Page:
ON WHOSE PART?

O'TOOLE:
My part. My work was technically excellent. I think it was thoroughly competent throughout, but it wasn't inspired.


OTTO PREMINGER IS KNOWN FOR LOSING HIS TEMPER ON FILM SETS. DID YOU EVER EXPERIENCE THIS?

O'TOOLE:
Of course!

WERE THE OUTBURSTS DIRECTED AT YOU, PERSONALLY, OR AT PEOPLE AROUND YOU?

O'TOOLE:
Well, it doesn't really matter when Otto "goes", does it? Everybody gets it directly-- yes, of course. (laughs) I remember one incident where it was very "noisy". Yes, I was on the receiving end of that. It was volcanic, articulate, and not memorable.

WHAT IMPRESSED YOU THE MOST ABOUT OTTO PREMINGER, AS A DIRECTOR?

O'TOOLE:
Total, complete integrity to his will and purpose. You cannot separate the man from his integrity. I can do without a director raving, but there again, that's him. But I knew he roared and raved and if I couldn't put up with that, then I shouldn't have gone in the first place.

WHAT DID YOU NORMALLY DO, IN-BETWEEN SCENES?

O'TOOLE:
I'm a pretty sort of private man as you probably gathered. I'd do nothing out of the usual, really.

SO, YOU FELT YOUR PERFORMANCE IN THIS ROLE DIDN'T WORK.

O'TOOLE:
Well, there's only one way of understanding if a film works-is whether it is successful.

("Rosebud was not successful at the box-office)

THEN AGAIN, THE "TIMING" OF THE FILM MAY HAVE BEEN WRONG.

O'TOOLE:
That is always a possibility. Unfortunately, not all audiences know art. That is the paradox of the theater and cinema.
YOU CAN GET A COPY OF THIS, IF YOU'D LIKE ONE.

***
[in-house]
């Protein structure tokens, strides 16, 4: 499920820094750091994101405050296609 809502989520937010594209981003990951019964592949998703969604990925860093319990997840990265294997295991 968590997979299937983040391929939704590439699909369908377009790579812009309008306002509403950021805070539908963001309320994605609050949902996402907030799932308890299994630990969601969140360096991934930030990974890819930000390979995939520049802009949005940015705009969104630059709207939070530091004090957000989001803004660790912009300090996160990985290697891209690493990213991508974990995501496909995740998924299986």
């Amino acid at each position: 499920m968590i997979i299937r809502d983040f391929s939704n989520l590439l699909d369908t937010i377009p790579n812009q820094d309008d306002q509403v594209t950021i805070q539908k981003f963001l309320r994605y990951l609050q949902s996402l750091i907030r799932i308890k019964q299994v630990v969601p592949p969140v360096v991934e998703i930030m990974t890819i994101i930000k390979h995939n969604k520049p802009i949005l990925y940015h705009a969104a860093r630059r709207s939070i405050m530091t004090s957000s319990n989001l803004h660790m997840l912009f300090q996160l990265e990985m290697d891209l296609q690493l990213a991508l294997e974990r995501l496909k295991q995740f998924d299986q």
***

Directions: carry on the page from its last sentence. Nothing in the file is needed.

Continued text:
O'TOOLE:
No, you're perfectly entitled to anything I say that is completely on the record. I would like to add a "rider". I do wish that Otto and I could do something again. And something that we were both on from the beginning, and that we both approved of, and knew what we were doing and did something remarkable because I admire the man. He can call me whenever he likes. If Otto just wants to talk about the state of his head, I don't mind. I like the man very much, indeed.

AS A DIRECTOR. DID HE EVER GIVE YOU ANY ADVICE ABOUT ACTING?

O'TOOLE:
He did. He said something to me which I found remarkable and have still found remarkable which was, "Remember," he said to me, "that when you're on screen you're up there 'forever'!" And that made me paradoxically less conservative than I've been before. Mind you, don't forget that advice like that is very penetrative and it takes a long time to sink in. That one remark, from Otto, has remained with me and I now know ho to make use of it.

I LIKE THAT REMARK.

O'TOOLE:
So do I. It's extraordinary, actually. It's a very liberating thing, believe it or not. It doesn't make one inhibited although I thought it might. Maybe it did, initially. Now I find it a liberating thing because I know that I must be-- I better be f-king good.

WELL YOU ARE, INCIDENTALLY.

O'TOOLE:
Thank you!

This interview was reproduced with the permission of GREGORY J.M. CATSOS